GoPro’s latest Hero Black update is live on the GoPro website and the usual Hero Black is joined by a new Mini model. As expected, there is the hero 11 black but along with it comes the Hero 11 Black Mini. No prizes for guessing the Mini is a smaller version of the flagship, but the way the company has implemented it is a bit more interesting than perhaps the “Session” cameras of yesteryear (its spiritual predecessor).

First, let’s see what’s new in the Hero 11 Black. Design-wise, there’s no change except the different number on the side – it even uses the same colors as the 10. Inside there’s only one hardware change, and that’s a new taller sensor. The Hero 11 Black now also comes with the Enduro Battery as standard, which was previously sold as an accessory.

Interestingly, the main feature that GoPro is promoting seems to be the new automatic video highlights. The idea is that once you get back from your adventure and plug in your camera, it will automatically upload your new footage and create a spectacular video for you automatically. It’s intriguing because this isn’t a Hero 11 feature at all, it’s something available to owners of any camera coming back to Hero 5 as long as they have a GoPro subscription.

Of course, there are some hardware-specific upgrades that make use of that higher sensor. No less important is the jump from 23 to 27 megapixel photos and the introduction of 10-bit color. There’s also a “full frame” shooting mode that captures everything on the 8:7 sensor in 5.3K. The idea here is that you can play different videos in different aspect ratios, in full resolution, after the fact.


The second benefit of the new sensor is the addition of 360-degree horizon lock up to 5.3K/30. This is a handy tool to avoid crooked videos or can be used for creative effects if your activity involves some sort of twist; you can keep the subject level and just rotate the sky, for example.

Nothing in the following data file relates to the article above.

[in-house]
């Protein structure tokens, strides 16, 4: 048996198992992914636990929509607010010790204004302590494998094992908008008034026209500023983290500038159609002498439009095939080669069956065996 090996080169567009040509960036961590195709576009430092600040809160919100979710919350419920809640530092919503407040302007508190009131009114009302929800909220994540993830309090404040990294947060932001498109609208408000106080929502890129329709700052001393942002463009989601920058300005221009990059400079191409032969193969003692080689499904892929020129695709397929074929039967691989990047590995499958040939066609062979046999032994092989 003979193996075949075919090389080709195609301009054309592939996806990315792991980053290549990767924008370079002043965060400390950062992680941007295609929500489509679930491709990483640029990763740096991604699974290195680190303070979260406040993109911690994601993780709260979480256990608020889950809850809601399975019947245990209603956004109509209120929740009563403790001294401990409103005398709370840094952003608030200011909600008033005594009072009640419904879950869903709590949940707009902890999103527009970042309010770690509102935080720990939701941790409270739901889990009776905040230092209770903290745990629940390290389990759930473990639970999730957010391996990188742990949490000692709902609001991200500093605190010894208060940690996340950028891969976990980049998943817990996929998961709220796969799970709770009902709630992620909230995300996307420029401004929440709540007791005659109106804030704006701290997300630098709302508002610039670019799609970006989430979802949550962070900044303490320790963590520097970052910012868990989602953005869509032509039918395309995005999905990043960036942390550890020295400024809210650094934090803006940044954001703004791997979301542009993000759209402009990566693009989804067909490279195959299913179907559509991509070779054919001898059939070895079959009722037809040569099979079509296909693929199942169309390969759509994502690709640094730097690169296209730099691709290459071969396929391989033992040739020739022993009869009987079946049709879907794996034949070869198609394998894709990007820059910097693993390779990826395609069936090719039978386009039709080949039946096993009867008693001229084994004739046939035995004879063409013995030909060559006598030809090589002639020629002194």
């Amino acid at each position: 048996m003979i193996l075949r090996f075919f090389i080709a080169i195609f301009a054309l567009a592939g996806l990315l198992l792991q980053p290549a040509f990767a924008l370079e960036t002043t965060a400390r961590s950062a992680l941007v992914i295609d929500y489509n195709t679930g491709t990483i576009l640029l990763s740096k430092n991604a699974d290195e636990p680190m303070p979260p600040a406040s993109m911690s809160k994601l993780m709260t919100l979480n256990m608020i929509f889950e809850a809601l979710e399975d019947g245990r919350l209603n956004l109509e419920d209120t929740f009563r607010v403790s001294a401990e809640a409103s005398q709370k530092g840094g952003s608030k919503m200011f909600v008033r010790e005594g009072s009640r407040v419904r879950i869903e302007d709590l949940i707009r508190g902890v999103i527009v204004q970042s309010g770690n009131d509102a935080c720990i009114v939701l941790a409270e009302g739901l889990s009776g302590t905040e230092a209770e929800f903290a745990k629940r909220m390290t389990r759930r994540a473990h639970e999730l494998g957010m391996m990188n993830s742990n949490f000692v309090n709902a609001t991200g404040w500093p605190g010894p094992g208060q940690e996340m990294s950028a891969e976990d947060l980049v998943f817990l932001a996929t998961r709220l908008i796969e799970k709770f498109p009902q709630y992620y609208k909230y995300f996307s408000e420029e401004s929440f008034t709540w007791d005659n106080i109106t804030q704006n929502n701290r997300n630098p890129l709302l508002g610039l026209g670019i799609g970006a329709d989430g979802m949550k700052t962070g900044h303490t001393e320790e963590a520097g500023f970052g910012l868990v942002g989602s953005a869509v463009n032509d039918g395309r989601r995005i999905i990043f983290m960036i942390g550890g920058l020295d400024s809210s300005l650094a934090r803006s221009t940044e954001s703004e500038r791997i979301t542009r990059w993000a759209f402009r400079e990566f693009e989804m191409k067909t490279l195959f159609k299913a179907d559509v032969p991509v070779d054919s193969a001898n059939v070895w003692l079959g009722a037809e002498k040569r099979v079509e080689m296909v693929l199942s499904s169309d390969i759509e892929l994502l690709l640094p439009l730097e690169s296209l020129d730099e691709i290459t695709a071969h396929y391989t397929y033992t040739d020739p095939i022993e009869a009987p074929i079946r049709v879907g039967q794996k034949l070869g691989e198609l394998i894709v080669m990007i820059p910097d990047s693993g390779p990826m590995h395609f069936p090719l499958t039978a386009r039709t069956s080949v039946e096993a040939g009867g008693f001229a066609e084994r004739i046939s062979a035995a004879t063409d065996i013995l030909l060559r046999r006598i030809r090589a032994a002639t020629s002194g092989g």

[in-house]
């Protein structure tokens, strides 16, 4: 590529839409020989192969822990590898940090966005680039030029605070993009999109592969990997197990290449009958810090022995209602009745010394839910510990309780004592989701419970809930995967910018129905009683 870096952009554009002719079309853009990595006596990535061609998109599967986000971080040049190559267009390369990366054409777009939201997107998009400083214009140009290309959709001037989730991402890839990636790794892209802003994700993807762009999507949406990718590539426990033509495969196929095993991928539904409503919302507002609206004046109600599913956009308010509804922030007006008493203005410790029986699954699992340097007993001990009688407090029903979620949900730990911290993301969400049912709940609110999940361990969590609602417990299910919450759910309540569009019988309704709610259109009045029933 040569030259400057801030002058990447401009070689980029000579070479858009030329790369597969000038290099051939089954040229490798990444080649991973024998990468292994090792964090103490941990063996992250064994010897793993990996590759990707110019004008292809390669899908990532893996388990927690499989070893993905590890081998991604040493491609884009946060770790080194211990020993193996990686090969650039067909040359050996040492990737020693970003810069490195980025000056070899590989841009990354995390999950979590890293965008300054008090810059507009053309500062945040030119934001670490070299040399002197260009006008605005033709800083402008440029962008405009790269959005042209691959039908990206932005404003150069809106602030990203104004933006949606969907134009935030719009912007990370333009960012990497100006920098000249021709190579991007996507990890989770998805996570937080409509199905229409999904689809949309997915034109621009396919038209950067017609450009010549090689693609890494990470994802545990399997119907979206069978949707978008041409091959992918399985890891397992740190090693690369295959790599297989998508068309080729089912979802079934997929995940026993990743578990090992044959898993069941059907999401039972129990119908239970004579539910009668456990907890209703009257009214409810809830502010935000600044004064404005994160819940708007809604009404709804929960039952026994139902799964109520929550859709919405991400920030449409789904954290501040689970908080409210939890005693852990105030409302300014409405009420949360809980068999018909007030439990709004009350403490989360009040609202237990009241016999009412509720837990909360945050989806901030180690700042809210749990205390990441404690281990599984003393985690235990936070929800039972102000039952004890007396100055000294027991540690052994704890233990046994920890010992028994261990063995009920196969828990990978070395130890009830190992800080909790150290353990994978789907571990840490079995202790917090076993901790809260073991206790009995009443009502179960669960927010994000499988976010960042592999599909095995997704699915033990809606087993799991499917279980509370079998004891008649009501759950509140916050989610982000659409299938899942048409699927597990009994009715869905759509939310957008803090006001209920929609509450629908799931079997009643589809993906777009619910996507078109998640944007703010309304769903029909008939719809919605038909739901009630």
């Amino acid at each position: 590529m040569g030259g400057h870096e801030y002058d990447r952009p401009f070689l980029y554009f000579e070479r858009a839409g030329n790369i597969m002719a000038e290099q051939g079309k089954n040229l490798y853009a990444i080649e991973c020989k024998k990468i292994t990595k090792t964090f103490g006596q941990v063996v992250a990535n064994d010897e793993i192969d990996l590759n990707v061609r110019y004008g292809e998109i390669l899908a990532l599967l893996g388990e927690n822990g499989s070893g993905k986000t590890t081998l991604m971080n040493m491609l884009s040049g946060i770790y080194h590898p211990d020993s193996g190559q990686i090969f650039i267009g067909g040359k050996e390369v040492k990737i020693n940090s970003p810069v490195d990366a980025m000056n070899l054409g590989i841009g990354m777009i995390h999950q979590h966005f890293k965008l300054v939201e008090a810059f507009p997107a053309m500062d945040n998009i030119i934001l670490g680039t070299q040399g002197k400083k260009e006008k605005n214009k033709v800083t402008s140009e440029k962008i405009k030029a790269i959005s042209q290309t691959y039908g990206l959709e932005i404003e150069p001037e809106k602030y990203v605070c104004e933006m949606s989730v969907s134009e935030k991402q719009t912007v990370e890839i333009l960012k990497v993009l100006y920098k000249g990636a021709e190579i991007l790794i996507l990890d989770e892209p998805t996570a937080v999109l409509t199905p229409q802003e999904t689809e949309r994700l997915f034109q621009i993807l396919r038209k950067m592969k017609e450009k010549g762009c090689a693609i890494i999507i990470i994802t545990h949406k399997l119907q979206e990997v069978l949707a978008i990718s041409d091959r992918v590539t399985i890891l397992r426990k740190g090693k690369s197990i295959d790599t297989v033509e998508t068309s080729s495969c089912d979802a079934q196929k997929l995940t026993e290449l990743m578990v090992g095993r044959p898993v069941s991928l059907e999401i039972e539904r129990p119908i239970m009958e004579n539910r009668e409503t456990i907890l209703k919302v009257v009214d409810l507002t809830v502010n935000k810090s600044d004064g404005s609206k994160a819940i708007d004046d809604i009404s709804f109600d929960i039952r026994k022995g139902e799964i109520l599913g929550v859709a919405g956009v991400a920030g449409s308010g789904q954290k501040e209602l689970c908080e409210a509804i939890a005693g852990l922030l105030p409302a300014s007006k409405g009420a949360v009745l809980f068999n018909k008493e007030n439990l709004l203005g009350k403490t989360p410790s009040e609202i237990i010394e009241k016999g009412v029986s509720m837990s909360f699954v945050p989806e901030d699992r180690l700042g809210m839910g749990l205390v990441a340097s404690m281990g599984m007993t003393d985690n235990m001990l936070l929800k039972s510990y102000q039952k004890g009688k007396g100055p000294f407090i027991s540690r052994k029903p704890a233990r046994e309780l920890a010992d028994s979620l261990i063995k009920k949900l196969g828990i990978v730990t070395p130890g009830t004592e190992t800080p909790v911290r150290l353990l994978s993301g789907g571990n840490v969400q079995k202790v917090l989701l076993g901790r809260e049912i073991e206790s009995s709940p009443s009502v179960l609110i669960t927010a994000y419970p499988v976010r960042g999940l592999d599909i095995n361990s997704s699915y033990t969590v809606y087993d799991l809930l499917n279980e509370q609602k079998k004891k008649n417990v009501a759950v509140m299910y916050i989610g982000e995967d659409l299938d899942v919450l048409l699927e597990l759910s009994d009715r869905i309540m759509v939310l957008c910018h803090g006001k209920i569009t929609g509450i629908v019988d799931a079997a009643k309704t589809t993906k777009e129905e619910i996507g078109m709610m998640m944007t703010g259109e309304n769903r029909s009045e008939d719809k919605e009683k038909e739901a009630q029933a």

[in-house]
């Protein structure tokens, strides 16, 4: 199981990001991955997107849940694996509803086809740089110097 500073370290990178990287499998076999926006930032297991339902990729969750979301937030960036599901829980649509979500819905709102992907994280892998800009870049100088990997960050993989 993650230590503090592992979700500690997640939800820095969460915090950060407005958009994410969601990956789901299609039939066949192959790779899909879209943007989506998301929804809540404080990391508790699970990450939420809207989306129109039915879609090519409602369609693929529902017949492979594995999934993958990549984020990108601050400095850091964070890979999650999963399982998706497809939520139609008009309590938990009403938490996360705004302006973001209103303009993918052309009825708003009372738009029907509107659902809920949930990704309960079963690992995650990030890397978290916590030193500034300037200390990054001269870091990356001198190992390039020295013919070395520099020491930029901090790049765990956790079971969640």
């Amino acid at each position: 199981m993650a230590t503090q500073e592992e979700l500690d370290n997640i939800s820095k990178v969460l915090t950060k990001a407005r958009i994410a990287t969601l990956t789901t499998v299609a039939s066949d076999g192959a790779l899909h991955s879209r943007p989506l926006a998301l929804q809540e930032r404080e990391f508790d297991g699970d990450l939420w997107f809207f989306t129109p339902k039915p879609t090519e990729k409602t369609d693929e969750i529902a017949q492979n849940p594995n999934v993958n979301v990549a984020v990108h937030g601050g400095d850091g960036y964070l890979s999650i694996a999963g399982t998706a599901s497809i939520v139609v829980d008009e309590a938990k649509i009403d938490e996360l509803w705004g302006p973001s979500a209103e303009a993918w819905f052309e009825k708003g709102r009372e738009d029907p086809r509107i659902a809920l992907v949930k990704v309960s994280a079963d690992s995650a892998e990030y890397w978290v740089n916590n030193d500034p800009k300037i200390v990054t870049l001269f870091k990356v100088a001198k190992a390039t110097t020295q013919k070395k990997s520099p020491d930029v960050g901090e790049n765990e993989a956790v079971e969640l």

The maximum resolution remains at 5K/60 or 4K120, but along with Full Frame, you now have “HyperView”, which is the full view of the sensor compressed in 16:9 format. It’s basically the existing SuperView, only with even more pixels. It’s great for first person shots as it really heightens the sense of action.

Night owls will find some new tools in the Time Lapse section: Vehicle Lights, Star Trails, and Light Painting. The names match popular effects we’ve all seen before and now you can do them directly from your GoPro directly from a preset.

As for HyperSmooth, the company’s software stabilization, it’s now in its fifth incarnation and comes with Auto Boost for those extra-heavy moments. Another new menu option is the ability to switch between Pro and Easy mode. “Pro” is the current standard menu system, while Easy removes all but the best click-and-go settings for most situations.

Perhaps the most exciting news for hardware fans is that new Mini model. It’s the exact same camera guts, just without any of the video screens. Instead, there’s a limited LCD screen to see which settings are active, and two buttons. The party piece here is that the Mini has two sets of built-in mounting fingers, making it a bit more versatile than its big brother. The Mini is also powered by a non-removable Enduro battery.

GoPro sticks to its original pricing scheme, which means you actually pay less if you choose to include a subscription. the hero 11 black it retains the $399/$500 (no sub) price of the camera it replaces, while the Mini is priced at $300/$400. The flagship goes on sale today (and our review is here), while the Mini will ship from October 25.

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